Sharing your garden with wildlife….birds, bees, butterflies, bugs, frogs, newts and even hedgehogs…..can give you so much joy.
Attracting wildlife with the best food and habitat will soon transform your garden into a hive of activity.
Whether you wish to encourage hedgehogs, birds or pond life, our article shows you how.
Let me tell you about Mr Spike, a hedgehog, who is a regular visitor to our garden between March and November.
We were first introduced to Mr Spike when we moved into our bungalow over six years ago. Marjorie, the lady who sold us the bungalow, said that she had seen hedgehogs in the garden occasionally.
On clearing away a few of the leaves she was thrilled to discover the spines of a hedgehog. We had discovered the home of Mr Spike Mark 1.
I say Mr Spike Mark 1, as hedgehogs don’t live very long and they also do the rounds of several gardens in a single night….so you never know which hedgehog you are looking at.
The major food sources for hedgehogs are beetles, earthworms and caterpillars.
However if you wish to leave out a succulent treat for your garden friends, then they will welcome a meat based pet food or dry sunflower hearts. A dish of water is also essential.
Hedgehogs face many perils when they wander through our gardens.
These dangers were graphically illustrated during the summer when Mr Spike Mark ?? activated the security light overlooking our back garden.
After eating his sunflower hearts, he balanced precariously on the edge of our pond before deciding that he couldn’t reach the water.
Then he got caught up in the fine netting which we had put over some seedlings. After struggling for a few minutes, he managed to free himself.
We had learnt two salutary lessons. All kinds of netting (pea netting, football and tennis nets) should be kept a foot above the ground. Escape routes should be provided in ponds. In this pond a pot has been laid at an angle so the hedgehog can clamber out.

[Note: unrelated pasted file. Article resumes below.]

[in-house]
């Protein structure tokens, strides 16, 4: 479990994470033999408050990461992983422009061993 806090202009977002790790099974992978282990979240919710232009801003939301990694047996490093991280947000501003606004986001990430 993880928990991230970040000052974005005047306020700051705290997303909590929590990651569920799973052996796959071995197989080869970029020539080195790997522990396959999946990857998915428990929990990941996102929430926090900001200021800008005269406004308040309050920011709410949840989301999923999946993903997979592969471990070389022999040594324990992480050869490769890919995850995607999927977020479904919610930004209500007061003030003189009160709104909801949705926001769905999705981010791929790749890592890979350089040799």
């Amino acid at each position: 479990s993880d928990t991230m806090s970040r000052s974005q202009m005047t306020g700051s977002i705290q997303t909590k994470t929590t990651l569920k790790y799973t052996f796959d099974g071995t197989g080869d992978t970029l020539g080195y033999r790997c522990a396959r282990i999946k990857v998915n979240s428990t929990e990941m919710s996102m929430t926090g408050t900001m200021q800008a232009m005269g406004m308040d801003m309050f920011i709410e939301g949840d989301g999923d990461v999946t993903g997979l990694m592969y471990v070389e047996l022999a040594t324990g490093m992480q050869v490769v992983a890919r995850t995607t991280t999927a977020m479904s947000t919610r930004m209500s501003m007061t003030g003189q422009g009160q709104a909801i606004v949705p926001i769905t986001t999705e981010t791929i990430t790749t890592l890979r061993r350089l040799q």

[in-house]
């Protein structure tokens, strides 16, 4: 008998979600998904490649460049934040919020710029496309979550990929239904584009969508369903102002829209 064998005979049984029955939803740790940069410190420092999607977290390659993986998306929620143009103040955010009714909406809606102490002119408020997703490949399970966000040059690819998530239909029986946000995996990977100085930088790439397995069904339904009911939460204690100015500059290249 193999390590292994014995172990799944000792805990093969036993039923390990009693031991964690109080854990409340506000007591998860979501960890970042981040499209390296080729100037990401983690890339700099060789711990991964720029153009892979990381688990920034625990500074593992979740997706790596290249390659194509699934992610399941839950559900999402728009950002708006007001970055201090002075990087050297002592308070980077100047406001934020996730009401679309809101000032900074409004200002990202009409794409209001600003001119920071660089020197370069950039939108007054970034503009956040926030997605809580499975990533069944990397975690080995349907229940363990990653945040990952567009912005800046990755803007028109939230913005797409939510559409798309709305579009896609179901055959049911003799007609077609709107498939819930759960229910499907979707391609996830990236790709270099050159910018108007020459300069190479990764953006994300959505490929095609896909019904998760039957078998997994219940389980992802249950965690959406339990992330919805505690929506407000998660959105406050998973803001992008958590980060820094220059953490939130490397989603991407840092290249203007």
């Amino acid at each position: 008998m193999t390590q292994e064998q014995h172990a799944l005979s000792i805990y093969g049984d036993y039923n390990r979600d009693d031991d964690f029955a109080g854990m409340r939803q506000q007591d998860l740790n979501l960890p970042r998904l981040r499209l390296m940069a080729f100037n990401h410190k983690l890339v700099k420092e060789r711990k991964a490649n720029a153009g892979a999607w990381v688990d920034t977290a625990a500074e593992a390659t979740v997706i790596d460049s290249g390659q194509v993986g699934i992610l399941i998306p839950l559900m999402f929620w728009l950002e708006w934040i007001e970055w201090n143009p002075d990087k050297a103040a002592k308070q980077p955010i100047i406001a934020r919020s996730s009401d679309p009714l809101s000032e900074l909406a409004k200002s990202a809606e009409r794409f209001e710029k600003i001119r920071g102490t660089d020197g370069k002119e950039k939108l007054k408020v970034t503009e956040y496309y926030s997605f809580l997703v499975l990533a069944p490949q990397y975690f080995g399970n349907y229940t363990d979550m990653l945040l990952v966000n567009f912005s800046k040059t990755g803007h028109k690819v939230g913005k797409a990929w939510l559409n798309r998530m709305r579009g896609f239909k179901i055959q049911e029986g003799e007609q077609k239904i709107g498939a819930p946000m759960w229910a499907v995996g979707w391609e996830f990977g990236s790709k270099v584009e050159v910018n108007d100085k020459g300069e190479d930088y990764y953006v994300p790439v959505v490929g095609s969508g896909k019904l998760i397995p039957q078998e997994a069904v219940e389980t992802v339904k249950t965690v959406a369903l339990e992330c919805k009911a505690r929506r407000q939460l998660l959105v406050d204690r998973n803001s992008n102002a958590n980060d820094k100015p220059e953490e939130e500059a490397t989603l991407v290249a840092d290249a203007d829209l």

Alternatively you can place plastic coated wire over the side of a pond and into the water to make a ladder.
If you want to learn about how you can help hedgehogs in their struggle to survive, take a walk down Hedgehog Street
Attracting birds to our garden has given us so much pleasure. Certain birds prefer particular types of food, so here is a quick guide.
- Popular with house sparrows, woodpeckers and greenfinches
- Crushed peanuts attract robins, wrens and dunnocks
- Do not leave out whole peanuts in the spring as they may choke chicks
- Liked by finches
- Goldfinches love the nyjer seed we put out for them
- You will need as special feeder as the seeds are so small
This bird feeder is ideal if you have a very small garden or are house bound. You can stick it with suction pads to your window, which enables you to get a really close look at tits and finches..
- Finches, tits, sparrows and blackbirds love them
- High in fat and protein
- Year round food source
- Great for robins, house sparrows, tits and starlings. A family of starlings devoured four of our fat balls in two days.
- Put some fat balls on the ground to cater for ground feeding birds such as blackbirds
- An all round favourite packed with protein
- Particularly beneficial in spring when parents are feeding their chicks
Another great source of wildlife is a pond. You are probably thinking that your garden is far too small for a pond….or it is a huge amount of work and expense. Actually just a bucket sunk in the ground will attract an amazing amount of wildlife.
The first thing to decide is the type of container you are going to use…..
- Half a wooden beer barrel
- An old galvanised bath tub
- A preformed rigid plastic pond
- A plastic washing up bowl
A steep sided container can present a challenge to small beasties when they try to get out of the pond, so a preformed pond is recommended.
Stones or bricks can be placed inside your container, so creatures can clamber out and plants positioned at the right level.
Irises, equisetum, water lilies and oxygenating plants, such as water violet are ideal plants.
Here are five golden rules to follow when you are creating your pond….
- Use rainwater NOT tap water
- Any soil you introduce should be aquatic compost
- Think carefully before introducing fish as they will eat wildlife in your pond
- Ensure that your pond has different levels so creatures can get in and out
- Keep the pond topped up using water from a water butt
We hope you enjoy watching the birds, beasties and wiggly things you attract to your garden.
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